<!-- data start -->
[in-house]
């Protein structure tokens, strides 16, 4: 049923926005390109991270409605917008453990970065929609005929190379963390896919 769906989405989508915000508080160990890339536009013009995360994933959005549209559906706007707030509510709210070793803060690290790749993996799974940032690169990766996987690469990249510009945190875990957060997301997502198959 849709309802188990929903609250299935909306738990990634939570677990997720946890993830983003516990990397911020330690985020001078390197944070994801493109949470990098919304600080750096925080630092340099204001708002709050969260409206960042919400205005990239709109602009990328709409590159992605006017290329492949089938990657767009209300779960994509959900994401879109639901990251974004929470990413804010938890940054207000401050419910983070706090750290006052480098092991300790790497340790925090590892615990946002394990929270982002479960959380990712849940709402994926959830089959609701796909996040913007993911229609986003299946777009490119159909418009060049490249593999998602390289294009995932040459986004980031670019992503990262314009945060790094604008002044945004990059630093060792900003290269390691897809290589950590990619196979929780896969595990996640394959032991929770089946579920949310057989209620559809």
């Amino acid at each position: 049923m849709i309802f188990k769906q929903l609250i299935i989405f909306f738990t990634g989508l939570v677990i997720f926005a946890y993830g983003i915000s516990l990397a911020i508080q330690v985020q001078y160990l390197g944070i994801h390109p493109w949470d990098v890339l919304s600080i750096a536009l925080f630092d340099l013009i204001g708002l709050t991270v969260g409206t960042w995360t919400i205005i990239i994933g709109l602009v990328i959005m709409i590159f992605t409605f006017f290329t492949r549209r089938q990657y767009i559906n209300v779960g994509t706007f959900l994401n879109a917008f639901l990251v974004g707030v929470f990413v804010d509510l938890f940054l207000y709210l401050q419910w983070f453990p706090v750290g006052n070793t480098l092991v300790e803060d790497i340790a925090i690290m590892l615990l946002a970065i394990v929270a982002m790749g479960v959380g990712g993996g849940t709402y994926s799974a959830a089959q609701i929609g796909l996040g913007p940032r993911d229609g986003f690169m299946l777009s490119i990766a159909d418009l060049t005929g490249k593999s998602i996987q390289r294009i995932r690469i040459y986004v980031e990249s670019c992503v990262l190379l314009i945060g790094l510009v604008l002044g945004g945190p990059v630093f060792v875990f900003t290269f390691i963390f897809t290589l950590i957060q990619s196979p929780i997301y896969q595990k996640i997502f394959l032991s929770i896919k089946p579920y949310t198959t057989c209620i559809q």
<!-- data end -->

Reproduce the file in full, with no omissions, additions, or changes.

[in-house]
């Protein structure tokens, strides 16, 4: 049923926005390109991270409605917008453990970065929609005929190379963390896919 769906989405989508915000508080160990890339536009013009995360994933959005549209559906706007707030509510709210070793803060690290790749993996799974940032690169990766996987690469990249510009945190875990957060997301997502198959 849709309802188990929903609250299935909306738990990634939570677990997720946890993830983003516990990397911020330690985020001078390197944070994801493109949470990098919304600080750096925080630092340099204001708002709050969260409206960042919400205005990239709109602009990328709409590159992605006017290329492949089938990657767009209300779960994509959900994401879109639901990251974004929470990413804010938890940054207000401050419910983070706090750290006052480098092991300790790497340790925090590892615990946002394990929270982002479960959380990712849940709402994926959830089959609701796909996040913007993911229609986003299946777009490119159909418009060049490249593999998602390289294009995932040459986004980031670019992503990262314009945060790094604008002044945004990059630093060792900003290269390691897809290589950590990619196979929780896969595990996640394959032991929770089946579920949310057989209620559809």
């Amino acid at each position: 049923m849709i309802f188990k769906q929903l609250i299935i989405f909306f738990t990634g989508l939570v677990i997720f926005a946890y993830g983003i915000s516990l990397a911020i508080q330690v985020q001078y160990l390197g944070i994801h390109p493109w949470d990098v890339l919304s600080i750096a536009l925080f630092d340099l013009i204001g708002l709050t991270v969260g409206t960042w995360t919400i205005i990239i994933g709109l602009v990328i959005m709409i590159f992605t409605f006017f290329t492949r549209r089938q990657y767009i559906n209300v779960g994509t706007f959900l994401n879109a917008f639901l990251v974004g707030v929470f990413v804010d509510l938890f940054l207000y709210l401050q419910w983070f453990p706090v750290g006052n070793t480098l092991v300790e803060d790497i340790a925090i690290m590892l615990l946002a970065i394990v929270a982002m790749g479960v959380g990712g993996g849940t709402y994926s799974a959830a089959q609701i929609g796909l996040g913007p940032r993911d229609g986003f690169m299946l777009s490119i990766a159909d418009l060049t005929g490249k593999s998602i996987q390289r294009i995932r690469i040459y986004v980031e990249s670019c992503v990262l190379l314009i945060g790094l510009v604008l002044g945004g945190p990059v630093f060792v875990f900003t290269f390691i963390f897809t290589l950590i957060q990619s196979p929780i997301y896969q595990k996640i997502f394959l032991s929770i896919k089946p579920y949310t198959t057989c209620i559809q």